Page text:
The main conflict of "The Scarlet Ibis" by James Hurst is Brother's inability to deal with Doodle's disabilities: his concern more for himself than Doodle.
When Doodle is born, Brother considers killing him because he is "not right."
He was born when I was six and was, from the outset, a disappointment.
Brother starts to pull Doodle around in a go-cart. Doodle greatly depends on his brother.
[Doodle] was a burden in many ways.
And Brother is often mean to his brother.
There is within me (and with sadness I have watched it in others) a knot of cruelty borne by the stream of love, much as our blood sometimes bears the seed of our destruction, and at times I was mean to Doodle.
They visit the loft and see the coffin that Brother's parents thought they would need for Doodle. Brother makes Doodle touch it and threatens to leave him alone if he does not. However, Brother also teaches his brother to walk, which amazes and delights the entire family. But while everyone hugs the two boys, Brother knows what motivated him, and he is ashamed—it was more pride than love: a major theme in the story.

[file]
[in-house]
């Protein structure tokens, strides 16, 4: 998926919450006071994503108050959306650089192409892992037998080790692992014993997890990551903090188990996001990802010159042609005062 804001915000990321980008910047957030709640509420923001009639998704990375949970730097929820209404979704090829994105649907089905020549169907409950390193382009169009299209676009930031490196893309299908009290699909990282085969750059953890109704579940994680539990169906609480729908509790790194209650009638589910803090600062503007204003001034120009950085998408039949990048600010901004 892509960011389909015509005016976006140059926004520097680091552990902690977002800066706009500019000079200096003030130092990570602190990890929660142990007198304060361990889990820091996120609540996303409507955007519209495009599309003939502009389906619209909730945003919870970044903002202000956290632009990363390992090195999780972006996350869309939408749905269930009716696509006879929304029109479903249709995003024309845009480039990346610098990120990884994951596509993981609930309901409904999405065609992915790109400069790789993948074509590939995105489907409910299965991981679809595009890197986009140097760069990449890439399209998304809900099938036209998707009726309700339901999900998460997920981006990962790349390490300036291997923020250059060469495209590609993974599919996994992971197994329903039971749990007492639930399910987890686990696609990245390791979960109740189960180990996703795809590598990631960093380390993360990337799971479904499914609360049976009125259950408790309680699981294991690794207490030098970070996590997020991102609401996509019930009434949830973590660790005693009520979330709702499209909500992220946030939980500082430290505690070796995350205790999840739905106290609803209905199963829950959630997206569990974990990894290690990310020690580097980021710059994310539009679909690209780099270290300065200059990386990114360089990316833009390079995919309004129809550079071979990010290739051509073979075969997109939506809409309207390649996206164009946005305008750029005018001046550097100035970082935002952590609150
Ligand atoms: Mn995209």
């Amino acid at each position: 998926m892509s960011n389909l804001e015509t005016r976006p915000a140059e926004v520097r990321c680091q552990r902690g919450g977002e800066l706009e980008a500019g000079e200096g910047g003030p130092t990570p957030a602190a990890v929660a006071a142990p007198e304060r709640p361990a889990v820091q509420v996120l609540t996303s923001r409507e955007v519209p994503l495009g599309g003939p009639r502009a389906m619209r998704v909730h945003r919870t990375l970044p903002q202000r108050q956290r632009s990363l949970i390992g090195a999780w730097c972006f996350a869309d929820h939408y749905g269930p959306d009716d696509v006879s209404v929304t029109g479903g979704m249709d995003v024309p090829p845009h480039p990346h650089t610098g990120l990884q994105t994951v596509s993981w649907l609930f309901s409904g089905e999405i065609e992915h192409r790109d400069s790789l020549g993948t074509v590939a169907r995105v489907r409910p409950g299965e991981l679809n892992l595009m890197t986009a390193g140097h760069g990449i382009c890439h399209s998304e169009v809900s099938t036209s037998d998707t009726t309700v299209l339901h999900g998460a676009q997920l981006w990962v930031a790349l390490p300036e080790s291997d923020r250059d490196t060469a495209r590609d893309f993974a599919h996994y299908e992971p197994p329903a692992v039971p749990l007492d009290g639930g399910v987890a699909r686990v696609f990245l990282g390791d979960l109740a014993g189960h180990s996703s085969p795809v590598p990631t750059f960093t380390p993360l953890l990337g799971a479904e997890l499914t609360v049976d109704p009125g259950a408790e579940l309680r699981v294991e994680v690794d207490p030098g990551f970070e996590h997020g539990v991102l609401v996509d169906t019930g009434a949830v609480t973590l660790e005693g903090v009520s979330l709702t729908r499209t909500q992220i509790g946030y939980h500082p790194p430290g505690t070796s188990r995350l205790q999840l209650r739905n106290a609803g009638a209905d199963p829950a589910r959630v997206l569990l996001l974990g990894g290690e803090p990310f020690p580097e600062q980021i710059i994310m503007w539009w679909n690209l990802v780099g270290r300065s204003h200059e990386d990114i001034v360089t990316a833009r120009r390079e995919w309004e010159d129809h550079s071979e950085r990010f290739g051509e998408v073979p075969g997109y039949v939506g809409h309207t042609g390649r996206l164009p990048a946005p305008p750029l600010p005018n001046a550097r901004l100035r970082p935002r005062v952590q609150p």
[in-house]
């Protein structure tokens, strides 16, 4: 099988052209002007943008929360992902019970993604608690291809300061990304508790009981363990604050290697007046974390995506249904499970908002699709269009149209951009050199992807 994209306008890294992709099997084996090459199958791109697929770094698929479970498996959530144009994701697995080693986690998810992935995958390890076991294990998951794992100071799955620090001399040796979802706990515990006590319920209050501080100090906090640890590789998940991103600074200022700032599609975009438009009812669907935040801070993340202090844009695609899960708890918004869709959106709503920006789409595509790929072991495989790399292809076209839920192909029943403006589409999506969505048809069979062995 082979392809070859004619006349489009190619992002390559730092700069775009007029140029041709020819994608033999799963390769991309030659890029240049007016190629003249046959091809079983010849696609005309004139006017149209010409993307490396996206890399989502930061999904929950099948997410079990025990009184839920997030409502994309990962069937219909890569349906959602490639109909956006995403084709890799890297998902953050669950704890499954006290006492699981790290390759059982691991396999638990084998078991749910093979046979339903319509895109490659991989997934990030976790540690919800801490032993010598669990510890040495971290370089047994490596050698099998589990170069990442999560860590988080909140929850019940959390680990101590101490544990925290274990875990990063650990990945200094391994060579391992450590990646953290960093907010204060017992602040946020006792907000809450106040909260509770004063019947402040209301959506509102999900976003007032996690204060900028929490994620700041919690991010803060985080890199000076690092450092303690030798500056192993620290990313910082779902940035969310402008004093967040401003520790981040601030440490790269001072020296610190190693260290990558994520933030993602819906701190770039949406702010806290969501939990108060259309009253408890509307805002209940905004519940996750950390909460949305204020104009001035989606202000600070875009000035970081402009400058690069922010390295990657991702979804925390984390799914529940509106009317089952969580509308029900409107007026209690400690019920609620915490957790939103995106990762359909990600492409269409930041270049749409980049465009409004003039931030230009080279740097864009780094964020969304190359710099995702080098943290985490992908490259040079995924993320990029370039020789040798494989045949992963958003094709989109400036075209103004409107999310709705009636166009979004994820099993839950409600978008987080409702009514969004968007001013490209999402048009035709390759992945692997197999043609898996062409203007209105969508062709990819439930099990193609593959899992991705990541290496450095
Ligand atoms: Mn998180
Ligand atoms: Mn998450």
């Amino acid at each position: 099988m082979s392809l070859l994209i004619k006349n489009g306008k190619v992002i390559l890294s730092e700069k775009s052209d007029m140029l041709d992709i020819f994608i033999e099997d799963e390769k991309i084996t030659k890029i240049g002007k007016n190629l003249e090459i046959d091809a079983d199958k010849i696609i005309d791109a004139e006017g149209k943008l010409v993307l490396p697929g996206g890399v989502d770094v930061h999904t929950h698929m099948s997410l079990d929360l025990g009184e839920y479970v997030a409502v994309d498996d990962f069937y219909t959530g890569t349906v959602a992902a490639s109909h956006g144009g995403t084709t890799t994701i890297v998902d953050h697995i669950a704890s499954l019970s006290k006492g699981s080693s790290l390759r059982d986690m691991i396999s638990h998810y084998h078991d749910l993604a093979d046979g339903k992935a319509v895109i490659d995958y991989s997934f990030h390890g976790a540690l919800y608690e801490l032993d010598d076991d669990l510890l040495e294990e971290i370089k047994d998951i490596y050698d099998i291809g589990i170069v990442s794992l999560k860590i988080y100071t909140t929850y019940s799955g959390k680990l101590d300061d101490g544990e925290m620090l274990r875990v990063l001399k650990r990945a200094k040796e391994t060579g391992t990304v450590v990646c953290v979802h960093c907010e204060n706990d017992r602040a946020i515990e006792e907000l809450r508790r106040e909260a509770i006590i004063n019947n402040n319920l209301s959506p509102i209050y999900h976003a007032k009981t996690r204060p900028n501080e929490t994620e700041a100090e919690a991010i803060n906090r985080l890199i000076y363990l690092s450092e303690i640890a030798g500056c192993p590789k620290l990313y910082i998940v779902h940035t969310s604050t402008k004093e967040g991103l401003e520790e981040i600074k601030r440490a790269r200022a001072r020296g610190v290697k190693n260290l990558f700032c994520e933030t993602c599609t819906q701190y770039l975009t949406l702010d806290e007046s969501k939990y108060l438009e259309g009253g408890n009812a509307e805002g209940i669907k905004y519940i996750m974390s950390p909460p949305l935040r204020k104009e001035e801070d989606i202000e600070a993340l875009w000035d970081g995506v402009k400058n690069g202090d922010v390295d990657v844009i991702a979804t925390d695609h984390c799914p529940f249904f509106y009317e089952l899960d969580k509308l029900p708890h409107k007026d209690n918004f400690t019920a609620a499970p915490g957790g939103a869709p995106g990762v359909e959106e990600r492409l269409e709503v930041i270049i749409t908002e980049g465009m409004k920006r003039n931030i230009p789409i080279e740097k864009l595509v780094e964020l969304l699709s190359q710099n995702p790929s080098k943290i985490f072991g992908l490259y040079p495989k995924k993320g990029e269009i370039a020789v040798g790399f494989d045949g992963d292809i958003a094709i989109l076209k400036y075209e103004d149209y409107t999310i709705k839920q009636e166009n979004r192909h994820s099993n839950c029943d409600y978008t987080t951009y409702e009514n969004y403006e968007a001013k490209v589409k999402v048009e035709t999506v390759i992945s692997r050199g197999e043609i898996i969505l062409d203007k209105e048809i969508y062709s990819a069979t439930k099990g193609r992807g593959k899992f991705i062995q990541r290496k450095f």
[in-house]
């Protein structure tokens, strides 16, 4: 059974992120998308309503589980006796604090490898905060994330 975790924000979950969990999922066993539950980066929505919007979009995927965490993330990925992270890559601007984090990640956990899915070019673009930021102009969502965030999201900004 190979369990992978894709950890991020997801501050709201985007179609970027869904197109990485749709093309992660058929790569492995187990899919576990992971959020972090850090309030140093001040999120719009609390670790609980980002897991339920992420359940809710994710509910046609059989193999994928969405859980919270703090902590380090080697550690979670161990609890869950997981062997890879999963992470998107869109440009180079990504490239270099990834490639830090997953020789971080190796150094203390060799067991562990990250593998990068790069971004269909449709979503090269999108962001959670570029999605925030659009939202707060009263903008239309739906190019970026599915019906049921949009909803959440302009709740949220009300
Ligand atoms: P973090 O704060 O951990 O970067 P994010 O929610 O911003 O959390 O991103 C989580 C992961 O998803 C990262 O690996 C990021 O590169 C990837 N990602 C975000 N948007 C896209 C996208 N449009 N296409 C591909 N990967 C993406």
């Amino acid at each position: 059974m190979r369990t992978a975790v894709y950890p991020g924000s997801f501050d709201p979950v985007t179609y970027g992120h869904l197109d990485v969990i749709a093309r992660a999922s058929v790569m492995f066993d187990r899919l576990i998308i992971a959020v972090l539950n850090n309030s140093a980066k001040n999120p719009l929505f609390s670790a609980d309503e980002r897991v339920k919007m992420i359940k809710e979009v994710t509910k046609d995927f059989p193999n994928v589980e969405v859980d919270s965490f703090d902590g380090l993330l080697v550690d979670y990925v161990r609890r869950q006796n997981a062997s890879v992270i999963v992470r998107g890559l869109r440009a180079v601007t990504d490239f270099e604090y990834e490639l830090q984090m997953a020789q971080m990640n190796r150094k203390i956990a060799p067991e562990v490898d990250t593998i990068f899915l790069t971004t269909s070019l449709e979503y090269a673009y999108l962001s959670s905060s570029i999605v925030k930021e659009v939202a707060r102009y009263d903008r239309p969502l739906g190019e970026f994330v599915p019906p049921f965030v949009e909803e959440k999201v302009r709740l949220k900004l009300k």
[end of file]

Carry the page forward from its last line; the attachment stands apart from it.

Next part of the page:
Brother cries with unspoken shame, in the knowledge that his real motive was not love, but pride.
Brother is torn between doing for his brother and feeling like he is saddled with him. The central conflict in the story is found with Brother trying to live a "normal" life with an "exceptional" brother—in other words, he is torn between doing things to help his brother and doing things for his own benefit.
Brother never learns to fully appreciate Doodle for the special person he is. At the end of the story, Brother abandons his ailing brother in the middle of a thunderstorm. He finally stops, waiting for Doodle to appear—and when he does not show up, Brother finds his brother dead. Perhaps it is only now that he can appreciate his brother for who he was, apart from how Brother felt inconvenienced and embarrassed by him.
Childishly, Brother is more interested in himself than in others, even his brother who so needs him.